Too much dietary fat is bad for the heart, everyone knows that by now, but not all fats are equal. The right kind of fat keeps the heart healthy, and a paper in The Journal of Experimental Medicine shows how it works.

Unlike saturated fats discussed in popular media, unsaturated dietary fatty acids, such as eicosapentaenoic acid (EPA), are known to protect against cardiovascular diseases. However, the mechanism and the specific fat metabolites responsible for this protection were unknown. 

A group of Japanese scientists have now discovered that mice engineered to produce their own EPA are protected against heart disease and have improved cardiac function. One particular EPA metabolite, called 18-hydroxyeicosapentaenoic acid (18-HEPE), was required for this protection. 18-HEPE was produced by immune cells called macrophages, which dampened inflammation and fibrosis in the heart.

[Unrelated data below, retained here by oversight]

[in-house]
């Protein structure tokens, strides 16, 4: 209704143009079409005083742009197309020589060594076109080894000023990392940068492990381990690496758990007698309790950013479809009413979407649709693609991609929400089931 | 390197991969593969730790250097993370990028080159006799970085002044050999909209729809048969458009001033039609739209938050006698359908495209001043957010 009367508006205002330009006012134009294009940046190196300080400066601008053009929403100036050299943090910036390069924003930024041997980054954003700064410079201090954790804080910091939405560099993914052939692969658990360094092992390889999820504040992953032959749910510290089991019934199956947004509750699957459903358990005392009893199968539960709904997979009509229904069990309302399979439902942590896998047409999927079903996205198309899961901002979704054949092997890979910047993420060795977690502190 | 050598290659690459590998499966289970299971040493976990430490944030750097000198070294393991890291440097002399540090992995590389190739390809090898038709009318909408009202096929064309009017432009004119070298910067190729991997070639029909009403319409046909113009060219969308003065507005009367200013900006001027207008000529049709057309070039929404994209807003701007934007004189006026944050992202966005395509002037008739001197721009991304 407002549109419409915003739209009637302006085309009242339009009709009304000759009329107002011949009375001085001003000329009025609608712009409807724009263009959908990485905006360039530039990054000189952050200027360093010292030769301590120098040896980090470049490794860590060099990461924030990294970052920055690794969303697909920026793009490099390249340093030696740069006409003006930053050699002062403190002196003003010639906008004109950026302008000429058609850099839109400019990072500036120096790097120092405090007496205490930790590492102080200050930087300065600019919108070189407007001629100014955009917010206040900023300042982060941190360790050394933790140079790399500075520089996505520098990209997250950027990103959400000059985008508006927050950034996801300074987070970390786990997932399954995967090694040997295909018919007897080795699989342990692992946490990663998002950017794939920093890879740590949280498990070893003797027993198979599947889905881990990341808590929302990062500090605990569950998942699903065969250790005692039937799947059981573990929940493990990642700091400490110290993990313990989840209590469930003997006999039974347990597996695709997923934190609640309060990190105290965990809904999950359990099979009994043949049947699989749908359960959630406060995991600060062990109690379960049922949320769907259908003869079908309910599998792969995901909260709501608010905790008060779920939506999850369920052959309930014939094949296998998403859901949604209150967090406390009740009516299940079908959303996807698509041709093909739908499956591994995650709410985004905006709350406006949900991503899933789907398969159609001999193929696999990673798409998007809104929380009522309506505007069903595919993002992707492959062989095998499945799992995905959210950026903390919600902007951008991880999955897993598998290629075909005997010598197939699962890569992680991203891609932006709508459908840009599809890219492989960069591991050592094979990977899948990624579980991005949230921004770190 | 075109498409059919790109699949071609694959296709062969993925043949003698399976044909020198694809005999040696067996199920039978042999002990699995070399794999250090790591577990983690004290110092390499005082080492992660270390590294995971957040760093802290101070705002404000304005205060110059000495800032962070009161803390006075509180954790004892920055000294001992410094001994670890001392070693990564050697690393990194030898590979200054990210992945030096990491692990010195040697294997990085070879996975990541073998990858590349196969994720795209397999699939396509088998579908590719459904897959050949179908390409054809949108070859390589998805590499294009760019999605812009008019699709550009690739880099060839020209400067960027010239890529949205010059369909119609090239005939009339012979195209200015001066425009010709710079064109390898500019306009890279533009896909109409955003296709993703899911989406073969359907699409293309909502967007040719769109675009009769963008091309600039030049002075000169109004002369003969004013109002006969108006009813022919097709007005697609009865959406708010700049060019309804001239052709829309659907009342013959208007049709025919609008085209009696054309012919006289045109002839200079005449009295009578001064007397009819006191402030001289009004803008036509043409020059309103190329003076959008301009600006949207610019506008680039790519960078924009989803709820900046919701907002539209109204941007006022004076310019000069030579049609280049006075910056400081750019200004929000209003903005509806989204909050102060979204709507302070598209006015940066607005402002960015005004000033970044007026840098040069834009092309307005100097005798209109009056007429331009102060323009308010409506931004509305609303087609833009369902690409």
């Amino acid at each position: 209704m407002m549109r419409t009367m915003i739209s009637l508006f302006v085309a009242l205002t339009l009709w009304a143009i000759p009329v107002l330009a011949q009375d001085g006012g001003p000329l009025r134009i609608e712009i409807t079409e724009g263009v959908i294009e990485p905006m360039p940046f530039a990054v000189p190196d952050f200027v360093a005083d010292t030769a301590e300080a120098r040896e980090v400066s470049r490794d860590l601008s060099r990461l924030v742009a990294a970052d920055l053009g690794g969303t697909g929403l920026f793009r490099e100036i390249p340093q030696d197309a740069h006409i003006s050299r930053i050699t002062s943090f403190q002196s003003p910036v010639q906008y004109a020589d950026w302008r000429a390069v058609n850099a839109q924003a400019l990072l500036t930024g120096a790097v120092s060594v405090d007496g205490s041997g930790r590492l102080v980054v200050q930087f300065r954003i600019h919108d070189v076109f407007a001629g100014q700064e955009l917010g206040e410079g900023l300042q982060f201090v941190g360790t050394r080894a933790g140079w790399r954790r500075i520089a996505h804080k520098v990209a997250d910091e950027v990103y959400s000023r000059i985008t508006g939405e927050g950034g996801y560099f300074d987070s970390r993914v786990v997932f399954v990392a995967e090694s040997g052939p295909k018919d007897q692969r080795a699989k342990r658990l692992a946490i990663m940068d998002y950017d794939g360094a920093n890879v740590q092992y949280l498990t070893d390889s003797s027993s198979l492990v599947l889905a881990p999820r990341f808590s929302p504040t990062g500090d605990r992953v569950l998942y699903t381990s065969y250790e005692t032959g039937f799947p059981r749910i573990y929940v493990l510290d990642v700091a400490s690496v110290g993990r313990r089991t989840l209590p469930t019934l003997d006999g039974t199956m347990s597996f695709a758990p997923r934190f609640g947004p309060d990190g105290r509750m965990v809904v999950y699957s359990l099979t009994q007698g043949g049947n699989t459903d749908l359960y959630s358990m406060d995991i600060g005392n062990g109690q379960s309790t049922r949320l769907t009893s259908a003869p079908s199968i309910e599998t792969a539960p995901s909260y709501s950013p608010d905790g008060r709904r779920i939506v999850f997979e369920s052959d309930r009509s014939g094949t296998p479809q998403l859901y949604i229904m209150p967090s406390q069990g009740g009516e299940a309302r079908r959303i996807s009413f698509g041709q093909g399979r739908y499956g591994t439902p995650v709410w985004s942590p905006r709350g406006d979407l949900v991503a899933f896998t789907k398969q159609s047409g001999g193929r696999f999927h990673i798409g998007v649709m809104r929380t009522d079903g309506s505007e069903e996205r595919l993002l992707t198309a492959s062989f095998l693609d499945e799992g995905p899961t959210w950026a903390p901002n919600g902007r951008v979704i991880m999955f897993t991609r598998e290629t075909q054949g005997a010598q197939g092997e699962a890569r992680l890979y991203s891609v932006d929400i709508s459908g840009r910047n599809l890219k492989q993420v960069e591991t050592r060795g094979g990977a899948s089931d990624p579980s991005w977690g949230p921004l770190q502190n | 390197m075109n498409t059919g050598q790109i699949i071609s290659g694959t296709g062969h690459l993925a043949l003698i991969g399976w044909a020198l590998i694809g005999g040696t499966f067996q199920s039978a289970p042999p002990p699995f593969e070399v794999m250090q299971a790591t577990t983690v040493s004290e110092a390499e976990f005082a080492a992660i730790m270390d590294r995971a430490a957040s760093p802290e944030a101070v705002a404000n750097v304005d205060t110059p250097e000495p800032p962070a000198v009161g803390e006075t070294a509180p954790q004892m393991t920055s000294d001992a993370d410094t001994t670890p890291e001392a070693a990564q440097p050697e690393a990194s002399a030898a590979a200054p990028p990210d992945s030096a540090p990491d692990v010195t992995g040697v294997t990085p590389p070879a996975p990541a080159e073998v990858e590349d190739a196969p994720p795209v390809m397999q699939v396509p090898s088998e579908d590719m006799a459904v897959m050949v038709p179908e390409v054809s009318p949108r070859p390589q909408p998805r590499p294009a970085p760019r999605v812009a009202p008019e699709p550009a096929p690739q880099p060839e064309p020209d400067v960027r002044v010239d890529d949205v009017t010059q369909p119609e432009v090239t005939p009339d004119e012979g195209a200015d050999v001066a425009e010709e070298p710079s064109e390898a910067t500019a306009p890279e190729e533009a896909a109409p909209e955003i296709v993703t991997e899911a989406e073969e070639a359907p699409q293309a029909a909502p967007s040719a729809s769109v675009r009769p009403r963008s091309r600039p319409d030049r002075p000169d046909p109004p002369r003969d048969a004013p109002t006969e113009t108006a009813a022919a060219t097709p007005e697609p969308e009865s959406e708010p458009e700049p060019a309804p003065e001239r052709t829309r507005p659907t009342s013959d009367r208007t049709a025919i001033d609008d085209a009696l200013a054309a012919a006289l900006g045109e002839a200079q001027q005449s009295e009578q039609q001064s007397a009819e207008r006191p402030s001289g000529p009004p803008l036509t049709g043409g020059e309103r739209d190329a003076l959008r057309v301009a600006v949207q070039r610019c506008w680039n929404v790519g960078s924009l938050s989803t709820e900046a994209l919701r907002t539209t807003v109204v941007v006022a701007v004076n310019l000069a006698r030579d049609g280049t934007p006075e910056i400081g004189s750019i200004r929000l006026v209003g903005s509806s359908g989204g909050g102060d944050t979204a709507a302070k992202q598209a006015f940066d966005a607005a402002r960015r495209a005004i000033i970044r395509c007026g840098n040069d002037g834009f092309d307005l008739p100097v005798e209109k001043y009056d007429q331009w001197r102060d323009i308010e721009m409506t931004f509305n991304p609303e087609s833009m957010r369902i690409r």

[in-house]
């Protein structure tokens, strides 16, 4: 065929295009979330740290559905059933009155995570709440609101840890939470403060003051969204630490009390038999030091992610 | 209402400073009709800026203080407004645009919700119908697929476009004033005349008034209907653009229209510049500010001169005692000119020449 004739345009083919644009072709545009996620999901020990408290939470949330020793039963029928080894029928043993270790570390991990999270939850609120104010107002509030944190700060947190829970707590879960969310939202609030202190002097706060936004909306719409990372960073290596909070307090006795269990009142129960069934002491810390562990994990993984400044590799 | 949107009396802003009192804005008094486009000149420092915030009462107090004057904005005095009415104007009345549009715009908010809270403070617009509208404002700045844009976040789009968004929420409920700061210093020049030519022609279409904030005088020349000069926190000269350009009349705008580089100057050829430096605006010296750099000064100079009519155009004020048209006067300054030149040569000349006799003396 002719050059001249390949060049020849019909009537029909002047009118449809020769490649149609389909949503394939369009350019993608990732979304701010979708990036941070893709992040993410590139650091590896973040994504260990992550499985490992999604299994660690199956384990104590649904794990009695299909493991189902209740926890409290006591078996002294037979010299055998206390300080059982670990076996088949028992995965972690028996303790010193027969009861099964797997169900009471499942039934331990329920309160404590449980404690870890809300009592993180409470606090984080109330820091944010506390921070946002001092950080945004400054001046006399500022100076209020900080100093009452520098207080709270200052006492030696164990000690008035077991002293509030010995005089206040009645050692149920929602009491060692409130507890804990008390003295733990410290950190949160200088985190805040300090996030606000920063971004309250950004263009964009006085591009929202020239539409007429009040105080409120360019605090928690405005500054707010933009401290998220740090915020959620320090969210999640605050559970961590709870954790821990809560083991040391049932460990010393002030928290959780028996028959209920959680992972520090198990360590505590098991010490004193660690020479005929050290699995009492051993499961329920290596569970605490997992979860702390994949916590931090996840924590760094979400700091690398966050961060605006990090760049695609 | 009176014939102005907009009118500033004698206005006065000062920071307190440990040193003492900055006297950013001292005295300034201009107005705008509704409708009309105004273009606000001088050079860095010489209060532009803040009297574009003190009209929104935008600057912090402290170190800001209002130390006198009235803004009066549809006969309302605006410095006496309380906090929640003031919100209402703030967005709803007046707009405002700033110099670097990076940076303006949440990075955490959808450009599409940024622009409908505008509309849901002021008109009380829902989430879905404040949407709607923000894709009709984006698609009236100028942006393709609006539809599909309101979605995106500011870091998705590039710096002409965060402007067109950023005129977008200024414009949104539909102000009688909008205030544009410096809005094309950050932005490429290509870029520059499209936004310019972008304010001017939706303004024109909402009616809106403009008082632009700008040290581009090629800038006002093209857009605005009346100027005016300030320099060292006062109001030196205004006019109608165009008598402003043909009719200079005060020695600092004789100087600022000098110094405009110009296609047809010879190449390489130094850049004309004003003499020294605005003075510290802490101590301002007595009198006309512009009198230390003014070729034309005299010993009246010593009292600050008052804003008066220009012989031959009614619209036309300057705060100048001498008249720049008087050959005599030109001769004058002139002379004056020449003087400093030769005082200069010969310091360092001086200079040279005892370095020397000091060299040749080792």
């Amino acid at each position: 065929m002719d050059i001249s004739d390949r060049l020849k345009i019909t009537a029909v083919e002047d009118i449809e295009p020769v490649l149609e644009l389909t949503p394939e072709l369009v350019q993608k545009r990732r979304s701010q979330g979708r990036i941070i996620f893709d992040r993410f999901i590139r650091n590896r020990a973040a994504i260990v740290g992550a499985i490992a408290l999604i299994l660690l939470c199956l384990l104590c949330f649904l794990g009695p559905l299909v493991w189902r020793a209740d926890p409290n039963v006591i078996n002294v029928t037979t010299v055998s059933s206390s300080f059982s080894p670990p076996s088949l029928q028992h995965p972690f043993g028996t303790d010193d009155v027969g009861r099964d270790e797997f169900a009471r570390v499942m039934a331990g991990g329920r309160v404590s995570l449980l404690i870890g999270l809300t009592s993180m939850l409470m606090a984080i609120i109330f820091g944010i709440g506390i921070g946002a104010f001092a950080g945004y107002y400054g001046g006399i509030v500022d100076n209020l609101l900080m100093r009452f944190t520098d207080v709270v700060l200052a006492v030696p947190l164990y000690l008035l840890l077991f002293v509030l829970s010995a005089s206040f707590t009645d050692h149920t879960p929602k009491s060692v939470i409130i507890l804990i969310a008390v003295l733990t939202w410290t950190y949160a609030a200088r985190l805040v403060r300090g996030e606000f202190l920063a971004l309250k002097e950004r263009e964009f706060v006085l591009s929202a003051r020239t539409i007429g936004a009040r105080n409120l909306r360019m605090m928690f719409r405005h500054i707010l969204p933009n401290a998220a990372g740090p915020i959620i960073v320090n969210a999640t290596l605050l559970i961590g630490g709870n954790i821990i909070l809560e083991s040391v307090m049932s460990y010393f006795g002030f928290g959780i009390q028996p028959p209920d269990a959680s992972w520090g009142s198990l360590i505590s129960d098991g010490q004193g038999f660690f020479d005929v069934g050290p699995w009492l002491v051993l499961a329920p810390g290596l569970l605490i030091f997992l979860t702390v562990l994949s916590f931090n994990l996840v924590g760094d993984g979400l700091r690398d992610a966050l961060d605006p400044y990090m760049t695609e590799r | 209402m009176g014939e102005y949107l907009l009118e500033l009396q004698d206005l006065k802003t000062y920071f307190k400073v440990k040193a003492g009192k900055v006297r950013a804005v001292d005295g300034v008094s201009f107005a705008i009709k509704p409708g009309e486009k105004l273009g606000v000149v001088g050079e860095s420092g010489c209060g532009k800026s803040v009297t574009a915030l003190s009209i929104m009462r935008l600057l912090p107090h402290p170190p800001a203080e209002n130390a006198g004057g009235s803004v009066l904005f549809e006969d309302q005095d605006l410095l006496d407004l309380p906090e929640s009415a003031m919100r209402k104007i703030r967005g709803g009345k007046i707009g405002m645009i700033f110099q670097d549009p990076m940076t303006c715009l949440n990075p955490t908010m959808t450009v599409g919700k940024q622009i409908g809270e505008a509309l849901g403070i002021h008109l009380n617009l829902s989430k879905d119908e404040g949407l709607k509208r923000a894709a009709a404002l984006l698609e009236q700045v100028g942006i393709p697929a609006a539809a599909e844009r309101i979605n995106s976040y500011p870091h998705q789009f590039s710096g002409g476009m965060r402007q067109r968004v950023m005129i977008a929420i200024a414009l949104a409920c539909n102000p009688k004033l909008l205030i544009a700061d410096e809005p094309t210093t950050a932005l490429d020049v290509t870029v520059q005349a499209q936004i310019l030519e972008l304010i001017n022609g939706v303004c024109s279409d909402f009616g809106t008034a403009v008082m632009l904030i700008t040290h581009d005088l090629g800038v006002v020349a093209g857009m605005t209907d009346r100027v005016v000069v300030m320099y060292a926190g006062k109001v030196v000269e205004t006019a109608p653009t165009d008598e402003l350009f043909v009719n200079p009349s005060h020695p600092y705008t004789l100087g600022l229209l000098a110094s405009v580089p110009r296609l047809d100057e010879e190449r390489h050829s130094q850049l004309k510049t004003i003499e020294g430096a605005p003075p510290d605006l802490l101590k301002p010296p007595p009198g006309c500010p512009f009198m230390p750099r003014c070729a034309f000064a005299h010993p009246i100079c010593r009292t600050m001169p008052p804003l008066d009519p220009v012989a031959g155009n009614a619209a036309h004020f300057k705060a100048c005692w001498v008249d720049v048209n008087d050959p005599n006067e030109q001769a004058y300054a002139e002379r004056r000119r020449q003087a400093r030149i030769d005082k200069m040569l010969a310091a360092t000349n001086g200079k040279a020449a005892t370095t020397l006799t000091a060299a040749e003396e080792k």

In a small study, treatment with 18-HEPE confirmed its heart-protective effects.

Cardiac fibrosis was dampened in mice treated with 18-HEPE (right) compared with a control group (left). Credit: Endo et al., 2014

The researchers believed a diet enriched in 18-HEPE might thus help prevent heart failure in patients with cardiovascular diseases and the next steps are to pursue those avenues.